Scanning electron micrograph of I. polytropus CuHbu1T
Table 1
Classification and general features of I. polytropus CuHbu1T according to the MIGS recommendations [18].

Chemotaxonomy

No chemotaxonomic data are currently available for I. polytropus or for the genus Ilyobacter.

Genome sequencing and annotation

Genome project history

This organism was selected for sequencing on the basis of its phylogenetic position [27], and is part of the Genomic Encyclopedia of Bacteria and Archaea project [28]. The genome project is deposited in the Genome OnLine Database [11,29] and the complete genome sequence is deposited in GenBank. Sequencing, finishing and annotation were performed by the DOE Joint Genome Institute (JGI). A summary of the project information is shown in Table 2.

Table 2
Genome sequencing project information

Growth conditions and DNA isolation

I. polytropus CuHbu1T, DSM 2926, was grown anaerobically in medium 314 (Ilyobacter polytropus medium) [30] at 30°C. DNA was isolated from 0.5-1 g of cell paste using MasterPure Gram-positive DNA purification kit (Epicentre MGP04100) following the standard protocol as recommended by the manufacturer, with modification st/LALM for cell lysis as described in Wu et al. [28].

Genome sequencing and assembly

The genome was sequenced using a combination of Illumina and 454 sequencing platforms. All general aspects of library construction and sequencing can be found at the JGI website [31]. Pyrosequencing reads were assembled using the Newbler assembler version 2.0.00.20-PostRelease-10-28-2008-g++-3.4.6 (Roche). The initial Newbler assembly consisting of 85 contigs in 1 scaffold was converted into a phrap assembly by [32] making fake reads from the consensus, to collect the read pairs in the 454 paired end library. Illumina GAii sequencing data (387 Mb) was assembled with Velvet [33] and the consensus sequences were shredded into 1.5 kb overlapped fake reads and assembled together with the 454 data. The 454 draft assembly was based on 284.7 Mb 454 draft data and all of the 454 paired end data. Newbler parameters are -consed -a 50 -l 350 -g -m -ml 20.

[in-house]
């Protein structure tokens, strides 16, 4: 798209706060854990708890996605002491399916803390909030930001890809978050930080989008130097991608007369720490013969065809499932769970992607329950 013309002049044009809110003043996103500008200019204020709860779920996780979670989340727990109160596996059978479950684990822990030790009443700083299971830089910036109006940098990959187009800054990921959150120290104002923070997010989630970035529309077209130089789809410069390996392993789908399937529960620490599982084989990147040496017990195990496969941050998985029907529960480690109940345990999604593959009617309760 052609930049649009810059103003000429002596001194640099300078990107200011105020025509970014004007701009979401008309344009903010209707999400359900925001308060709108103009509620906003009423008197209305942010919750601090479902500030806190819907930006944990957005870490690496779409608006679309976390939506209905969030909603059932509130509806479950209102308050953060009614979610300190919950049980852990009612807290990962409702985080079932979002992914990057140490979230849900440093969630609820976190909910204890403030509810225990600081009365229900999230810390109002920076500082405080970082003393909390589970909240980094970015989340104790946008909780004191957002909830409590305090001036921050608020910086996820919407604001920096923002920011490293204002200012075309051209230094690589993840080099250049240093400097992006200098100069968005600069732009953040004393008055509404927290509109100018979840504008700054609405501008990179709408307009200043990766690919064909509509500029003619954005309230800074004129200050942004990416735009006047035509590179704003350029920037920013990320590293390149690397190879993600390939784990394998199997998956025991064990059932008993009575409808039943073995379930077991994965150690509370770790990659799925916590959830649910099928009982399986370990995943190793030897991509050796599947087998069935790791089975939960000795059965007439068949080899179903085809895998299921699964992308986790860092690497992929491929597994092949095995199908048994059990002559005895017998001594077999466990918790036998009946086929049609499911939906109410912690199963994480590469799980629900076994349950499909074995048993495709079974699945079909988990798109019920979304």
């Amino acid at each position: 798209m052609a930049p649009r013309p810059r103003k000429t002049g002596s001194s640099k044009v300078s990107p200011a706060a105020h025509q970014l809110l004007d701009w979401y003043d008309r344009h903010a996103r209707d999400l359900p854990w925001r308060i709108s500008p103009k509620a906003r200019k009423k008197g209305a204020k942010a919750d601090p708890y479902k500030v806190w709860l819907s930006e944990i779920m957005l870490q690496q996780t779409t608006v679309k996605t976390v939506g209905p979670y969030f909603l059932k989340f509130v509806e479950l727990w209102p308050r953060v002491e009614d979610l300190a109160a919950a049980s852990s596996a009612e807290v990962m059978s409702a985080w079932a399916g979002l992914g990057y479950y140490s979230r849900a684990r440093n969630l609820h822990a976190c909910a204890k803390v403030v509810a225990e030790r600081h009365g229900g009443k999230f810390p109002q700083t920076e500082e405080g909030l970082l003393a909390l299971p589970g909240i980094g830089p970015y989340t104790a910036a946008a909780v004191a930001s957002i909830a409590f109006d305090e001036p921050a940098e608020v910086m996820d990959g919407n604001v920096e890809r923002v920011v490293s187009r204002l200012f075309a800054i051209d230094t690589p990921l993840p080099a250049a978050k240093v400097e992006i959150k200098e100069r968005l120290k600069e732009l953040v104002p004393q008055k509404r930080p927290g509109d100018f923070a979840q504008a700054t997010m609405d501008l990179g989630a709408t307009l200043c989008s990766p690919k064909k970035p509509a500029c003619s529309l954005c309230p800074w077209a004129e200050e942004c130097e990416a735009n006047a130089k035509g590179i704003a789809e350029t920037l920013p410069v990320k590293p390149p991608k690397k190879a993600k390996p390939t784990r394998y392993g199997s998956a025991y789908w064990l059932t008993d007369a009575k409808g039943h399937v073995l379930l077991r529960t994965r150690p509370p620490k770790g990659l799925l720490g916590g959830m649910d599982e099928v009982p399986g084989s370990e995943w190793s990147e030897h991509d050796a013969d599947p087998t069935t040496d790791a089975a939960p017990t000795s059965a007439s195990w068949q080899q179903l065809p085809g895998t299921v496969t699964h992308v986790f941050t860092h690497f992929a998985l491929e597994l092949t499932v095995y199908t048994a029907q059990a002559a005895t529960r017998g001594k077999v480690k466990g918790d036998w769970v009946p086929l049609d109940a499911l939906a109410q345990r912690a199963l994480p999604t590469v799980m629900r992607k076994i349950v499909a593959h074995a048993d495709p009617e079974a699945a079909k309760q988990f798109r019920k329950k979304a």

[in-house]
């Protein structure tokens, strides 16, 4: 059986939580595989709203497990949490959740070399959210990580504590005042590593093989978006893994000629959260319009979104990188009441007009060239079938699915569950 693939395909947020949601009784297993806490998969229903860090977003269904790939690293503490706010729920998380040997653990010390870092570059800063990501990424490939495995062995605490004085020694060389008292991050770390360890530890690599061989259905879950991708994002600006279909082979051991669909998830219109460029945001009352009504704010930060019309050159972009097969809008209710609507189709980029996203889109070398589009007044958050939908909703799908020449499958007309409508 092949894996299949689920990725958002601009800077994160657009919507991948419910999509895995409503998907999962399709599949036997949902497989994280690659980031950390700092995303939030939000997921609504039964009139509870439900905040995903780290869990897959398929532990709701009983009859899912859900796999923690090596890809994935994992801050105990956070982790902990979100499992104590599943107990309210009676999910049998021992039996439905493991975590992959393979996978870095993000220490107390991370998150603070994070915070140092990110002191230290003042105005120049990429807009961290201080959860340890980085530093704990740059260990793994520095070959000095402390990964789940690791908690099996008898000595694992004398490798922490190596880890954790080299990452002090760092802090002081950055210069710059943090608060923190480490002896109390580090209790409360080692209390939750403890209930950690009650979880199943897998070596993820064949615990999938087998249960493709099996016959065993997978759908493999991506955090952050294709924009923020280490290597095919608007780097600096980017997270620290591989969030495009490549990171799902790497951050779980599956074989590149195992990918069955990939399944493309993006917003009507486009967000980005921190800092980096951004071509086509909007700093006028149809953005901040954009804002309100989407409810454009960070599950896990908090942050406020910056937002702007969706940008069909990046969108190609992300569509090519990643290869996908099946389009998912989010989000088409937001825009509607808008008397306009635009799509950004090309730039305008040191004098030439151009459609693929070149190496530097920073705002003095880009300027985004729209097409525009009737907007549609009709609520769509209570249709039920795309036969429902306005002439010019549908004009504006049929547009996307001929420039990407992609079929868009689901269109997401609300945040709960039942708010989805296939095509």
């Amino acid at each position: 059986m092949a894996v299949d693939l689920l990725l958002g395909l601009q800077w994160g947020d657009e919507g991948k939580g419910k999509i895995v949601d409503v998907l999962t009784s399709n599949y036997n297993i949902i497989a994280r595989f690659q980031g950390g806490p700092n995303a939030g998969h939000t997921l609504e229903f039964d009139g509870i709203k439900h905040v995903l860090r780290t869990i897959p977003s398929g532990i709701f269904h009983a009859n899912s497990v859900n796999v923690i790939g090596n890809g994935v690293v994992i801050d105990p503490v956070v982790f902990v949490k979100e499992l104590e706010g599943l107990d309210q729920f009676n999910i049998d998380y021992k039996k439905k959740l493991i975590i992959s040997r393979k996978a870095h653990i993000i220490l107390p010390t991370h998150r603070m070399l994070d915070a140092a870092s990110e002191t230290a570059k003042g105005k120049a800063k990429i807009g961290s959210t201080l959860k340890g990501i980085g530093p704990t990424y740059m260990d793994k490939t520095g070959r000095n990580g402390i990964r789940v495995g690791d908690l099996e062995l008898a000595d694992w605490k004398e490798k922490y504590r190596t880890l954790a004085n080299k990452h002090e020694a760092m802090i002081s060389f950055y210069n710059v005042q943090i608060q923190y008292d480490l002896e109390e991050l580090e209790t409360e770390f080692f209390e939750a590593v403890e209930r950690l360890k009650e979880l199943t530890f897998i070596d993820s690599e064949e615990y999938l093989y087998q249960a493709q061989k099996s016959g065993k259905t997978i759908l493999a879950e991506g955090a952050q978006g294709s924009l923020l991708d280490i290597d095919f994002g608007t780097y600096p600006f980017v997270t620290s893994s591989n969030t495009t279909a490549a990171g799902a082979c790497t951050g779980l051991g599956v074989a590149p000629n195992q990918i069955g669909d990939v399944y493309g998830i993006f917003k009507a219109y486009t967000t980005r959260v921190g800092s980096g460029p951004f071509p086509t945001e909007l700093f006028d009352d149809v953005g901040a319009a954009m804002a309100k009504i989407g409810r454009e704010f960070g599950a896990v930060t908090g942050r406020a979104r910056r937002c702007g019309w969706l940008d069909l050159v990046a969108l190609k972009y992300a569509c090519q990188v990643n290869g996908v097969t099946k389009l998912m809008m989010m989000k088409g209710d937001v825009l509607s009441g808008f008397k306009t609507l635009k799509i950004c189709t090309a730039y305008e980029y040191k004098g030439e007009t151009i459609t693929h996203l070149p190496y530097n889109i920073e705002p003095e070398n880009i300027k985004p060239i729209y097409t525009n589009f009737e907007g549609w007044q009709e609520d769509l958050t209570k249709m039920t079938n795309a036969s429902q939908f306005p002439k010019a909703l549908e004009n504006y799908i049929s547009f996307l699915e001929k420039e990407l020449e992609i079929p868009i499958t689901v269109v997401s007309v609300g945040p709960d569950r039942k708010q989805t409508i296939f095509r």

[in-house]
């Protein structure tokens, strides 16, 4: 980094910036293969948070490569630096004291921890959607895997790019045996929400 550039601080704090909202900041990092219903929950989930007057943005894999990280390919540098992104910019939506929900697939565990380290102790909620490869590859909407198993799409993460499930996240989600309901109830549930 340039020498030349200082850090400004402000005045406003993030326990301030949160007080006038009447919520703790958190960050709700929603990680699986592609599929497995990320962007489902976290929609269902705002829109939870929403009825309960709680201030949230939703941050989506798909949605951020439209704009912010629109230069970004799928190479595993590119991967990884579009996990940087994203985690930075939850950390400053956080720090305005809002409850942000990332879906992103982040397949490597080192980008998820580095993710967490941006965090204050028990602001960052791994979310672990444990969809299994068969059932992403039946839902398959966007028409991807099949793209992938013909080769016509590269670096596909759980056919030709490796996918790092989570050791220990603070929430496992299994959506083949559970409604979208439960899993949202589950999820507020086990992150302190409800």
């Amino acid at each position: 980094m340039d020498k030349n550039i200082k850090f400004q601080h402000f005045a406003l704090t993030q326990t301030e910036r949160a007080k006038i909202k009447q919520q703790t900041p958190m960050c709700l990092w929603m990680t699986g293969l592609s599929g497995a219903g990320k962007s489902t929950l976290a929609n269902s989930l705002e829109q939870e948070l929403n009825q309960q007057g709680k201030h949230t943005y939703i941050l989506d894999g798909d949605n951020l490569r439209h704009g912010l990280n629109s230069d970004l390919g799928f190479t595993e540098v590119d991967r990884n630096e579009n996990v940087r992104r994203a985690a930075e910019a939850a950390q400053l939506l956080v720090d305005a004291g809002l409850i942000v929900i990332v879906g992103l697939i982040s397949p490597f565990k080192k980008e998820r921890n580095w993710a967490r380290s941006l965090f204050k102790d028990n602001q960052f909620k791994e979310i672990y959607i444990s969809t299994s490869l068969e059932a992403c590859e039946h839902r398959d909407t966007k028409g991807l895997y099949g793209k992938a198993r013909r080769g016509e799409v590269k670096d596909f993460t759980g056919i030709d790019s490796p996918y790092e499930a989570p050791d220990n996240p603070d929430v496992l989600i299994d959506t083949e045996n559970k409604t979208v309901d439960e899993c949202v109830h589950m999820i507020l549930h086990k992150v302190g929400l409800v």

The Phred/Phrap/Consed software package [32] was used for sequence assembly and quality assessment in the subsequent finishing process. After the shotgun stage, reads were assembled with parallel phrap (High Performance Software, LLC). Possible mis-assemblies were corrected with gapResolution [31], Dupfinisher, or sequencing cloned bridging PCR fragments with subcloning or transposon bombing (Epicentre Biotechnologies, Madison, WI) [34]. Gaps between contigs were closed by editing in Consed, by PCR and by Bubble PCR primer walks (J.-F.Chang, unpublished). A total of 719 additional reactions were necessary to close gaps and to raise the quality of the finished sequence. Illumina reads were also used to correct potential base errors and increase consensus quality using a software Polisher developed at JGI [35]. The error rate of the completed genome sequence is less than 1 in 100,000. Together, the combination of the Illumina and 454 sequencing platforms provided 215.8 × coverage of the genome. The final assembly contained 656,481 pyrosequence and 10,750,000 Illumina reads